Care of vulnerable populations constitutes a sizeable proportion of those in need of medical resources, and there exists considerable disparity between those who can, and can’t afford access to medical services. Although, these issues have always existed, concerns over global health and health inequities have been emphasized over recent years. For instance, few will forget the devastation caused by Hurricane Sandy in November 2012, where much of the focus was on the U.S., despite the fact that the devastation caused by the hurricane was far more severe in Haiti. As a country that is much more restricted in terms of resources, the impact on livelihood and medical facilities was far greater to the residents of this area.
Many researchers and physicians from a wide variety of disciplines are engaged in bringing awareness to, and improving global health, which is an area of medicine that ‘places a priority on improving health and achieving equity in health of all people worldwide’. This growing interest in also apparent from the Global Burden of Disease study (GBD 2010), which published a series of articles exploring the worldwide distribution of disease using global data from the past decade,with an aim to better understand the health priorities for the global community.
In light of this hugely important area of medicine and research, BMC Medicine has launched the Medicine for Global Health article collection, with guest editors Gretchen Birbeck and Raymond Hutubessy. This collection aims to explore public health initiatives, health care policies, health economics, and research into the control and treatment of communicable and non-communicable diseases that have implications for global health.
Gretchen Birbeck launches our article collection with an editorial, discussing the increasing relevance of medicine in resource-limited settings, highlighting that simple interventions may help to lessen the global burden of disease. Gretchen, who is based in southern Africa for half of the year, has first-hand experience of managing epilepsy in resource-limited settings, and in an interview, she talks about her personal experiences in this area.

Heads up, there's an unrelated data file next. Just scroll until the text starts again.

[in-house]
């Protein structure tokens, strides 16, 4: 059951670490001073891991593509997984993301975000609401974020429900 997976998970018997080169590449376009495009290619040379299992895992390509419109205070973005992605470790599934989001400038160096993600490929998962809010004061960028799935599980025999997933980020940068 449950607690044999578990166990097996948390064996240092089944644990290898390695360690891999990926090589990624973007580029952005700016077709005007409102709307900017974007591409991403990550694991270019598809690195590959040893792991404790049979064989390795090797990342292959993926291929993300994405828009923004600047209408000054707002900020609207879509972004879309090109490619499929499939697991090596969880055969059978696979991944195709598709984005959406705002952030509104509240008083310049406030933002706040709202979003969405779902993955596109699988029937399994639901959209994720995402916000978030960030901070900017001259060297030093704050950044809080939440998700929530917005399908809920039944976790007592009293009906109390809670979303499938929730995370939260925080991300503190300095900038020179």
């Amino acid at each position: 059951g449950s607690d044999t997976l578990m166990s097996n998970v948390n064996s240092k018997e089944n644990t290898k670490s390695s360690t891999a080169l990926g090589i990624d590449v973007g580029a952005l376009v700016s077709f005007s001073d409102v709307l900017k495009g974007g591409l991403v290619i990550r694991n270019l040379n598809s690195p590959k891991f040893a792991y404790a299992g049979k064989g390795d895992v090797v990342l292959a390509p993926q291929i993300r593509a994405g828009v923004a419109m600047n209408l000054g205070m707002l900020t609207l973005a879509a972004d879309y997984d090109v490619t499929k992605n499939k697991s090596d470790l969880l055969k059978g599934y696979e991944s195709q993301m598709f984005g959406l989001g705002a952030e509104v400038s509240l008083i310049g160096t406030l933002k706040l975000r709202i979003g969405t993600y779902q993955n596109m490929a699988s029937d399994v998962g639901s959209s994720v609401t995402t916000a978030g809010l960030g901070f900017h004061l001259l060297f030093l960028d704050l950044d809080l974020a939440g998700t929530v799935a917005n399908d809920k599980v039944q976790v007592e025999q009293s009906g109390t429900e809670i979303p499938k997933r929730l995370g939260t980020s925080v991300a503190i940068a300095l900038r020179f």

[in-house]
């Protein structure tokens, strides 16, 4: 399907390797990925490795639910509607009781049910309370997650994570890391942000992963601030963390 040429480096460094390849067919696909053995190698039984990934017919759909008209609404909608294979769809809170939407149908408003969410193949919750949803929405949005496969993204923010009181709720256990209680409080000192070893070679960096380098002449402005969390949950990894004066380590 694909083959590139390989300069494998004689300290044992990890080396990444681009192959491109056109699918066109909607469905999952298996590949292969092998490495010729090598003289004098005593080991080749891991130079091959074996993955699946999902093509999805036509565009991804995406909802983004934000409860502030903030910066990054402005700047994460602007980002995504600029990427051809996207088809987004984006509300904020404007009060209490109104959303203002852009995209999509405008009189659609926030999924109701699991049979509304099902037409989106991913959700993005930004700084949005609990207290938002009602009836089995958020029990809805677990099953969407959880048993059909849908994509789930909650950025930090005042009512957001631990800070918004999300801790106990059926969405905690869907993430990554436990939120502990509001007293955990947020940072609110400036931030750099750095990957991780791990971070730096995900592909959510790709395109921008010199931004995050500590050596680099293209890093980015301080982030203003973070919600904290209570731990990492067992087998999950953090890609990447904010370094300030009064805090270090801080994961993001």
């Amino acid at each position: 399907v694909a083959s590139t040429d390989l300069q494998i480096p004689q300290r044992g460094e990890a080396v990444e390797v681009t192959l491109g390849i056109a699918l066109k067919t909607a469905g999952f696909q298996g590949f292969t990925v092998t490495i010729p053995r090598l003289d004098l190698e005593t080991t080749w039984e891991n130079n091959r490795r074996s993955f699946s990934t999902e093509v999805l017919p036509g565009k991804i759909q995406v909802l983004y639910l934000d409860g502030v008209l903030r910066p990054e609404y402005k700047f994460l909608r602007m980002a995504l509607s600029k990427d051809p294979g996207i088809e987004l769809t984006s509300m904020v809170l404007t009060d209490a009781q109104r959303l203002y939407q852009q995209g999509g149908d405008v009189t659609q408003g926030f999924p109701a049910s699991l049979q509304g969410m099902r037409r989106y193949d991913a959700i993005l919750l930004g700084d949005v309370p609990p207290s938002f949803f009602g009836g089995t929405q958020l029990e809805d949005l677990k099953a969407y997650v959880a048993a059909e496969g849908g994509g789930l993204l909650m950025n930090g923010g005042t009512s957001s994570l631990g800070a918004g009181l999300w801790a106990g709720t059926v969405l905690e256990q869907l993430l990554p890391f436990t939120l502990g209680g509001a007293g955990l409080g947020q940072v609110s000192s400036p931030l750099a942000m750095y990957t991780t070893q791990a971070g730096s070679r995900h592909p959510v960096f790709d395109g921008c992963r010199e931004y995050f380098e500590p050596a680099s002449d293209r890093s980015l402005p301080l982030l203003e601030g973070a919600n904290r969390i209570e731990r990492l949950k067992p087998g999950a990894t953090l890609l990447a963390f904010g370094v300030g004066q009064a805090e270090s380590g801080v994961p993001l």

You can also listen to Lin Lee’s interview with Gretchen Birbeck in this podcast:
Raymond Hutubessy, based at the World Health Organization (WHO), is a health economist who specializes in economic analyses underlying decisions on whether or not to introduce vaccines against, for example, Human papillomavirus (HPV). In his Q&A for the launch of the article collection, he discusses why this is of particular importance in resource-limited settings.
Ethical issues associated with global health research are discussed by James Giordano in an interview. He highlights that low- and middle- income countries are often the ones in most need of modern medical care, yet there exists an asymmetry in terms of research needs and research funds.
You can also listen to Sabina Alam’s interview with James Giordano in this podcast:
Often, the main concern is whether or not the intervention or research required is sustainable in the host country. This subject is touched upon in a bibliometric analysis by Charles Wiysonge and colleagues. They find that since the onset of the Expanded Program on Immunization, vaccine research productivity in Africa has skewed towards those funded by private means, with researchers from Africa having less research input, suggesting a need for better communication between all stakeholders.
The article collection also includes a research paper by Kathryn Maitland et al., who previously published extremely surprising results from the Fluid Expansion as Supportive Therapy (FEAST) study. Here, African children with severe febrile illnesses given the intervention of rapid fluid bolus exhibited excess mortality compared with controls – the opposite result to what was expected. In a secondary analysis of this data published in BMC Medicine, the authors explored the mechanisms behind the excess mortality, finding that it was due to cardiovascular collapse rather than fluid overload. Clarifying the mechanisms behind death in this population of patients has implications for fluid resuscitation practices in other populations of critically ill patients, an issue that is further emphasized in a linked commentary by John Myburgh and Simon Finfer.
It is hoped that the Medicine for Global Health article collection will highlight and ultimately help to resolve some of the medical concerns affecting global health. Articles offering novel insights into public health initiatives, health care policies, economics, and research into the control and treatment of communicable and non-communicable diseases that have implications for global health are invited to be submitted to BMC Medicine as part of this article collection.